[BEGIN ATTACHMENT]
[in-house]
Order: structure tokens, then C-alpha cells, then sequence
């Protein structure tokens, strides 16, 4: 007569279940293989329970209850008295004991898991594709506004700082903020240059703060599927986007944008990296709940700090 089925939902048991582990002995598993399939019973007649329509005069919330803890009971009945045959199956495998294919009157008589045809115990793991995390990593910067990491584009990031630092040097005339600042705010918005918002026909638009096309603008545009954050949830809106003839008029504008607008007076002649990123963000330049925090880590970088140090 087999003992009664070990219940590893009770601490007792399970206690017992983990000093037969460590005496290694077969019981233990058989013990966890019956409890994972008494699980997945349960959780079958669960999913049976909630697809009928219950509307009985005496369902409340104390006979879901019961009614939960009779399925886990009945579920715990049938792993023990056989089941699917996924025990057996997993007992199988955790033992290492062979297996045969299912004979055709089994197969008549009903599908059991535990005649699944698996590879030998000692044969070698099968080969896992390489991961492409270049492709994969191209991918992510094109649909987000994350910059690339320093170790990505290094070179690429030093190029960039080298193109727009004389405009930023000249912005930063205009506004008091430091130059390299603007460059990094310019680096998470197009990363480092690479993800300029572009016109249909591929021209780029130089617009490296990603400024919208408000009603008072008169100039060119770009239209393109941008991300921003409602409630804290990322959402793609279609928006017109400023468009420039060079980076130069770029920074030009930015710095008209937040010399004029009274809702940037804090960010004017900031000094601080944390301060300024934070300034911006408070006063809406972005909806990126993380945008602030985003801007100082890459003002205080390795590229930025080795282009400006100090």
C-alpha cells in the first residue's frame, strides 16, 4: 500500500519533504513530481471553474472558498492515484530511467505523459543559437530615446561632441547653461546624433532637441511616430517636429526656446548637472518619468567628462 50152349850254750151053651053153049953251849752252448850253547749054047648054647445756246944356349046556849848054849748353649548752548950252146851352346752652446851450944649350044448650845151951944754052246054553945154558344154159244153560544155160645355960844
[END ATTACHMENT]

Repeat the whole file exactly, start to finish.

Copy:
[in-house]
Order: structure tokens, then C-alpha cells, then sequence
């Protein structure tokens, strides 16, 4: 007569279940293989329970209850008295004991898991594709506004700082903020240059703060599927986007944008990296709940700090 089925939902048991582990002995598993399939019973007649329509005069919330803890009971009945045959199956495998294919009157008589045809115990793991995390990593910067990491584009990031630092040097005339600042705010918005918002026909638009096309603008545009954050949830809106003839008029504008607008007076002649990123963000330049925090880590970088140090 087999003992009664070990219940590893009770601490007792399970206690017992983990000093037969460590005496290694077969019981233990058989013990966890019956409890994972008494699980997945349960959780079958669960999913049976909630697809009928219950509307009985005496369902409340104390006979879901019961009614939960009779399925886990009945579920715990049938792993023990056989089941699917996924025990057996997993007992199988955790033992290492062979297996045969299912004979055709089994197969008549009903599908059991535990005649699944698996590879030998000692044969070698099968080969896992390489991961492409270049492709994969191209991918992510094109649909987000994350910059690339320093170790990505290094070179690429030093190029960039080298193109727009004389405009930023000249912005930063205009506004008091430091130059390299603007460059990094310019680096998470197009990363480092690479993800300029572009016109249909591929021209780029130089617009490296990603400024919208408000009603008072008169100039060119770009239209393109941008991300921003409602409630804290990322959402793609279609928006017109400023468009420039060079980076130069770029920074030009930015710095008209937040010399004029009274809702940037804090960010004017900031000094601080944390301060300024934070300034911006408070006063809406972005909806990126993380945008602030985003801007100082890459003002205080390795590229930025080795282009400006100090």
C-alpha cells in the first residue's frame, strides 16, 4: 500500500519533504513530481471553474472558498492515484530511467505523459543559437530615446561632441547653461546624433532637441511616430517636429526656446548637472518619468567628462 50152349850254750151053651053153049953251849752252448850253547749054047648054647445756246944356349046556849848054849748353649548752548950252146851352346752652446851450944649350044448650845151951944754052246054553945154558344154159244153560544155160645355960844